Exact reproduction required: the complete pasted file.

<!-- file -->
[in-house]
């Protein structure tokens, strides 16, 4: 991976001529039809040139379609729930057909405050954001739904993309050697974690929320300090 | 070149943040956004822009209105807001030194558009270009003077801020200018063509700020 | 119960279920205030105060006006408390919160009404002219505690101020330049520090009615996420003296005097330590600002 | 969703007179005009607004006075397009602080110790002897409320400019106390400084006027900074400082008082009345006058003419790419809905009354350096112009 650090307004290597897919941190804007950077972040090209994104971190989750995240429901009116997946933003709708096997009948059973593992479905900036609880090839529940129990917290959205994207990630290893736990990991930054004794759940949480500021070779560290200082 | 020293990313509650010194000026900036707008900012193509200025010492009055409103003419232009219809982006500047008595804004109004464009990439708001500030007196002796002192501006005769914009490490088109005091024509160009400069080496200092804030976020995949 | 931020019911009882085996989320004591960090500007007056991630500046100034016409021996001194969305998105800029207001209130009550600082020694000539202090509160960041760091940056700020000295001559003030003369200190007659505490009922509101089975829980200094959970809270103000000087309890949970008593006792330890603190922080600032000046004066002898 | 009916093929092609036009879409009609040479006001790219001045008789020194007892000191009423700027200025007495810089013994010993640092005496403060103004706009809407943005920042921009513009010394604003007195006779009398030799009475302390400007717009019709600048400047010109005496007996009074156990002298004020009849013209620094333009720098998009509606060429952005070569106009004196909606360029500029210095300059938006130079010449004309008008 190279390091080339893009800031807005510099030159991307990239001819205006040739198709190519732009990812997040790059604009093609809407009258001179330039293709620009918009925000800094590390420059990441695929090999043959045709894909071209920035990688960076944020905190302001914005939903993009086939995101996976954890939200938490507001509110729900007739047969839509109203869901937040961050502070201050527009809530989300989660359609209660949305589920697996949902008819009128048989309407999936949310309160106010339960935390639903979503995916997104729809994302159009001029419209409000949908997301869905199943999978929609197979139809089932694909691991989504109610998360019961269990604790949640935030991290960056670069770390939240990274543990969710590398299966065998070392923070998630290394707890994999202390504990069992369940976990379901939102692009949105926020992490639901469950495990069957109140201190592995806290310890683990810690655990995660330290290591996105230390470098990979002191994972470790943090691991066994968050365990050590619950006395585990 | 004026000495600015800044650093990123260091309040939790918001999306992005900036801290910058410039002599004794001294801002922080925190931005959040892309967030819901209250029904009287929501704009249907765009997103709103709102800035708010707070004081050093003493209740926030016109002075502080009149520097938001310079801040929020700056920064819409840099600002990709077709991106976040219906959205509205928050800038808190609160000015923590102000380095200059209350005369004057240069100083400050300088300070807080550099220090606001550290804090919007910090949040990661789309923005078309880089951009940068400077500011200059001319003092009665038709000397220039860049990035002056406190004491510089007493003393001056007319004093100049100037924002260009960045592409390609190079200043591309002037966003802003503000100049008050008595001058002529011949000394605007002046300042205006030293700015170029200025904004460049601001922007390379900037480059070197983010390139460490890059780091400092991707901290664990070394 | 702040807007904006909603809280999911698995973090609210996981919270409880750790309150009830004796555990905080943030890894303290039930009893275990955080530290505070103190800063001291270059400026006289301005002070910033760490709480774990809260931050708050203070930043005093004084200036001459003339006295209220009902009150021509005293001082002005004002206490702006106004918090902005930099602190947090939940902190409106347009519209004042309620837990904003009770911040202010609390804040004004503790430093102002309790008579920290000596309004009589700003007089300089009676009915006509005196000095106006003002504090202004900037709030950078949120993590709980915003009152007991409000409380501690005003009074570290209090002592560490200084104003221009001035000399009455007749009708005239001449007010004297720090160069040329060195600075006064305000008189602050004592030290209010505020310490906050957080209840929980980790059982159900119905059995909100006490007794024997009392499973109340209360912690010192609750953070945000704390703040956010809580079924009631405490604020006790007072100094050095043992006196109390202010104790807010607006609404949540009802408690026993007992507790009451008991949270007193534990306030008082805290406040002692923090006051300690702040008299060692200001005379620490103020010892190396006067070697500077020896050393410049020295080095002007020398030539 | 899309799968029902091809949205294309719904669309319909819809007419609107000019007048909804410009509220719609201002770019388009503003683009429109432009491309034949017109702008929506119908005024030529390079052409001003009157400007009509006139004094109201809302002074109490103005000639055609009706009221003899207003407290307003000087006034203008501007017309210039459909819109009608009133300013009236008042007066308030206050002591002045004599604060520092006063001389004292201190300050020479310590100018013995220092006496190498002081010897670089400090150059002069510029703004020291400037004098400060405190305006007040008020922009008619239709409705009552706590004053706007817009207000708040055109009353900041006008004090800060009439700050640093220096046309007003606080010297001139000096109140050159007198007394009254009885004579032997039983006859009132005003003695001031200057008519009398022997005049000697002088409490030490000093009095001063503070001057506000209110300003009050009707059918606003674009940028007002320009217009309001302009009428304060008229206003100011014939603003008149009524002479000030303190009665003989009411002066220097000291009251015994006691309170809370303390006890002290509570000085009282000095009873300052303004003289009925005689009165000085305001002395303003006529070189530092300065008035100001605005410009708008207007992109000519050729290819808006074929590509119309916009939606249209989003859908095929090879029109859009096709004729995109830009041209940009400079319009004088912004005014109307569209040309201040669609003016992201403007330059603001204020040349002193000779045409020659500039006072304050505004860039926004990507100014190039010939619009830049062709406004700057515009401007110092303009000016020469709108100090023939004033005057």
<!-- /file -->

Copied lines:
[in-house]
């Protein structure tokens, strides 16, 4: 991976001529039809040139379609729930057909405050954001739904993309050697974690929320300090 | 070149943040956004822009209105807001030194558009270009003077801020200018063509700020 | 119960279920205030105060006006408390919160009404002219505690101020330049520090009615996420003296005097330590600002 | 969703007179005009607004006075397009602080110790002897409320400019106390400084006027900074400082008082009345006058003419790419809905009354350096112009 650090307004290597897919941190804007950077972040090209994104971190989750995240429901009116997946933003709708096997009948059973593992479905900036609880090839529940129990917290959205994207990630290893736990990991930054004794759940949480500021070779560290200082 | 020293990313509650010194000026900036707008900012193509200025010492009055409103003419232009219809982006500047008595804004109004464009990439708001500030007196002796002192501006005769914009490490088109005091024509160009400069080496200092804030976020995949 | 931020019911009882085996989320004591960090500007007056991630500046100034016409021996001194969305998105800029207001209130009550600082020694000539202090509160960041760091940056700020000295001559003030003369200190007659505490009922509101089975829980200094959970809270103000000087309890949970008593006792330890603190922080600032000046004066002898 | 009916093929092609036009879409009609040479006001790219001045008789020194007892000191009423700027200025007495810089013994010993640092005496403060103004706009809407943005920042921009513009010394604003007195006779009398030799009475302390400007717009019709600048400047010109005496007996009074156990002298004020009849013209620094333009720098998009509606060429952005070569106009004196909606360029500029210095300059938006130079010449004309008008 190279390091080339893009800031807005510099030159991307990239001819205006040739198709190519732009990812997040790059604009093609809407009258001179330039293709620009918009925000800094590390420059990441695929090999043959045709894909071209920035990688960076944020905190302001914005939903993009086939995101996976954890939200938490507001509110729900007739047969839509109203869901937040961050502070201050527009809530989300989660359609209660949305589920697996949902008819009128048989309407999936949310309160106010339960935390639903979503995916997104729809994302159009001029419209409000949908997301869905199943999978929609197979139809089932694909691991989504109610998360019961269990604790949640935030991290960056670069770390939240990274543990969710590398299966065998070392923070998630290394707890994999202390504990069992369940976990379901939102692009949105926020992490639901469950495990069957109140201190592995806290310890683990810690655990995660330290290591996105230390470098990979002191994972470790943090691991066994968050365990050590619950006395585990 | 004026000495600015800044650093990123260091309040939790918001999306992005900036801290910058410039002599004794001294801002922080925190931005959040892309967030819901209250029904009287929501704009249907765009997103709103709102800035708010707070004081050093003493209740926030016109002075502080009149520097938001310079801040929020700056920064819409840099600002990709077709991106976040219906959205509205928050800038808190609160000015923590102000380095200059209350005369004057240069100083400050300088300070807080550099220090606001550290804090919007910090949040990661789309923005078309880089951009940068400077500011200059001319003092009665038709000397220039860049990035002056406190004491510089007493003393001056007319004093100049100037924002260009960045592409390609190079200043591309002037966003802003503000100049008050008595001058002529011949000394605007002046300042205006030293700015170029200025904004460049601001922007390379900037480059070197983010390139460490890059780091400092991707901290664990070394 | 702040807007904006909603809280999911698995973090609210996981919270409880750790309150009830004796555990905080943030890894303290039930009893275990955080530290505070103190800063001291270059400026006289301005002070910033760490709480774990809260931050708050203070930043005093004084200036001459003339006295209220009902009150021509005293001082002005004002206490702006106004918090902005930099602190947090939940902190409106347009519209004042309620837990904003009770911040202010609390804040004004503790430093102002309790008579920290000596309004009589700003007089300089009676009915006509005196000095106006003002504090202004900037709030950078949120993590709980915003009152007991409000409380501690005003009074570290209090002592560490200084104003221009001035000399009455007749009708005239001449007010004297720090160069040329060195600075006064305000008189602050004592030290209010505020310490906050957080209840929980980790059982159900119905059995909100006490007794024997009392499973109340209360912690010192609750953070945000704390703040956010809580079924009631405490604020006790007072100094050095043992006196109390202010104790807010607006609404949540009802408690026993007992507790009451008991949270007193534990306030008082805290406040002692923090006051300690702040008299060692200001005379620490103020010892190396006067070697500077020896050393410049020295080095002007020398030539 | 899309799968029902091809949205294309719904669309319909819809007419609107000019007048909804410009509220719609201002770019388009503003683009429109432009491309034949017109702008929506119908005024030529390079052409001003009157400007009509006139004094109201809302002074109490103005000639055609009706009221003899207003407290307003000087006034203008501007017309210039459909819109009608009133300013009236008042007066308030206050002591002045004599604060520092006063001389004292201190300050020479310590100018013995220092006496190498002081010897670089400090150059002069510029703004020291400037004098400060405190305006007040008020922009008619239709409705009552706590004053706007817009207000708040055109009353900041006008004090800060009439700050640093220096046309007003606080010297001139000096109140050159007198007394009254009885004579032997039983006859009132005003003695001031200057008519009398022997005049000697002088409490030490000093009095001063503070001057506000209110300003009050009707059918606003674009940028007002320009217009309001302009009428304060008229206003100011014939603003008149009524002479000030303190009665003989009411002066220097000291009251015994006691309170809370303390006890002290509570000085009282000095009873300052303004003289009925005689009165000085305001002395303003006529070189530092300065008035100001605005410009708008207007992109000519050729290819808006074929590509119309916009939606249209989003859908095929090879029109859009096709004729995109830009041209940009400079319009004088912004005014109307569209040309201040669609003016992201403007330059603001204020040349002193000779045409020659500039006072304050505004860039926004990507100014190039010939619009830049062709406004700057515009401007110092303009000016020469709108100090023939004033005057």